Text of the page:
For the past 10 years we have focused on addressing two interrelated public health issues, alcohol use disorder (AUD) and suicide in 12-18 year old Yup'ik Alaska Natives (AN). AUD and suicide are among the leading causes of mortality among AN people and a significant health disparity in contrast to the U.S. general population (1). AN mortality rates from all alcohol-induced disorders between 2001 2005 were 53.8/100,000 in contrast to 6.3/100,000 for other ethnic groups in Alaska (2), while the age-adjusted rate for suicide is twice the national average (3). Overall, between 1960-95 AN suicide rates increased approximately 500% (4). More recent data indicate continuation of these trends and also identify cluster suicide behavior as a feature of AN youth suicide (5). Yup'ik community leaders have made addressing AUD and suicide among their highest priorities. In response, working with several communities, a community-based and led intervention (Qungasvik - toolbox) was designed. The intervention is designed to develop protective factors that will ultimately reduce the incidence of AUD and suicide. Our research leading up to the currently proposed study has shown that it is possible to: (1) deliver the intervention in remote rural communities; (2) obtain valid and reliable measures of two ultimate outcomes (i.e., Reflective Processes regarding alcohol consequences and Reasons for Life) and intermediate protective factors variables that underlie them; (3) show a dose-response effect: the more intervention sessions a person attends (dose) the stronger the measured protective factors (response); and (4) obtain a maximum protective effect from the intervention by lengthening the duration of the intervention from one to two years. The proposed study is an assessment of a modified version of the intervention and focuses on three specific aims (SA): (SA1) test Qungasvik intervention efficacy through impact on the two protective factors and to link those measures to direct measures of alcohol use and suicidal ideation; (SA2) examine the mechanisms of change in response to the intervention through growth in: (a) intermediate outcome measures of protective factors at the individual, family, peer, and community level; (b) social network characteristics of supportive relationships with elders, immediate and extended kinship relations, and community adults and describe social network change; and (c) using qualitative interviewing and grounded theory analysis techniques, describe process and impact of the intervention from community elder and parent perspectives; and (SA3) examine the fidelity of implementing the intervention.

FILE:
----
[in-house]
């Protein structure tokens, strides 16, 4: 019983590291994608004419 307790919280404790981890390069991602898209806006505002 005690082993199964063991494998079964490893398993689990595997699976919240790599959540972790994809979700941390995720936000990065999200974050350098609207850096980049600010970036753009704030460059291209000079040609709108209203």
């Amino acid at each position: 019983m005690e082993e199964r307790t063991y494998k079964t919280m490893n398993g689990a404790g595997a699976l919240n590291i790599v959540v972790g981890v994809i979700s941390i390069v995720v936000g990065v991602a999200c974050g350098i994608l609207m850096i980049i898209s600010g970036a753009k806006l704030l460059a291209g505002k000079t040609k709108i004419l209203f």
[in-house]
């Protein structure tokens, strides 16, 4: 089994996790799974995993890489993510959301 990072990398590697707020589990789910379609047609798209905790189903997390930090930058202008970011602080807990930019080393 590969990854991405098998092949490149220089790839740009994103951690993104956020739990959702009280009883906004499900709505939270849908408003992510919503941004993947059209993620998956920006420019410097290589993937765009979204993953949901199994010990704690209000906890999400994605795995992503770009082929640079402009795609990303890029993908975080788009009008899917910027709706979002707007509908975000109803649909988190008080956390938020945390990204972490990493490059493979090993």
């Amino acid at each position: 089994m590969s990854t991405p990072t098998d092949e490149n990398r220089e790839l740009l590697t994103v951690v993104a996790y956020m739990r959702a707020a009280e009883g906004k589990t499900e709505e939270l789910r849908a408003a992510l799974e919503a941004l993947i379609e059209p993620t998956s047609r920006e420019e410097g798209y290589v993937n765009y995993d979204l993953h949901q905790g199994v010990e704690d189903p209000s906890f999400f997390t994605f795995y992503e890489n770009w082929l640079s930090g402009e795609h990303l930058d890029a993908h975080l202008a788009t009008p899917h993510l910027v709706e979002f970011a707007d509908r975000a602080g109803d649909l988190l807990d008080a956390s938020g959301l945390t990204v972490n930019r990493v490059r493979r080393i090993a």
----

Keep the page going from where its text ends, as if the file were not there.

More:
Public Health Relevance

For the past 10 years we have focused on addressing two interrelated public health issues, alcohol use disorder (AUD) and suicide in 12-18 year old Yup'ik Alaska Natives (AN). Our ultimate goal with this project is to test the effectiveness of the Qungasvik (a Yup'ik word meaning `toolbox') intervention, aimed primarily at reducing the incidence of alcohol use disorder (AUD) and suicide in male and female 12-18 year old Yup'ik AN youth.

National Institute of Health (NIH)
National Institute on Alcohol Abuse and Alcoholism (NIAAA)
Research Project (R01)
Project #
Application #
Study Section
Special Emphasis Panel (ZRG1)
Program Officer
Freeman, Robert
Project Start
Project End
Budget Start
Budget End
Support Year
Fiscal Year
Total Cost
Indirect Cost
University of Alaska Fairbanks
Organized Research Units
United States
Zip Code
Allen, James; Rasmus, Stacy M; Fok, Carlotta Ching Ting et al. (2018) Multi-Level Cultural Intervention for the Prevention of Suicide and Alcohol Use Risk with Alaska Native Youth: a Nonrandomized Comparison of Treatment Intensity. Prev Sci 19:174-185
Stanley, Linda R; Swaim, Randall C; Kaholokula, Joseph Keawe'aimoku et al. (2017) The Imperative for Research to Promote Health Equity in Indigenous Communities. Prev Sci :
Philip, Jacques; Ford, Tara; Henry, David et al. (2016) Relationship of Social Network to Protective Factors in Suicide and Alcohol Use Disorder Intervention for Rural Yup'ik Alaska Native Youth. Interv Psicosoc 25:45-54
Fok, Carlotta Ching Ting; Henry, David; Allen, James (2015) Maybe Small Is Too Small a Term: Introduction to Advancing Small Sample Prevention Science. Prev Sci 16:943-9
Wexler, Lisa; Chandler, Michael; Gone, Joseph P et al. (2015) Advancing suicide prevention research with rural American Indian and Alaska Native populations. Am J Public Health 105:891-9
Henry, David; Dymnicki, Allison B; Mohatt, Nathaniel et al. (2015) Clustering Methods with Qualitative Data: a Mixed-Methods Approach for Prevention Research with Small Samples. Prev Sci 16:1007-16
Fok, Carlotta Ching Ting; Henry, David; Allen, James (2015) Research Designs for Intervention Research with Small Samples II: Stepped Wedge and Interrupted Time-Series Designs. Prev Sci 16:967-77
Henry, David; Fok, Carlotta Ching Ting; Allen, James (2015) Why Small is Too Small a Term: Prevention Science for Health Disparities, Culturally Distinct Groups, and Community-Level Intervention. Prev Sci 16:1026-32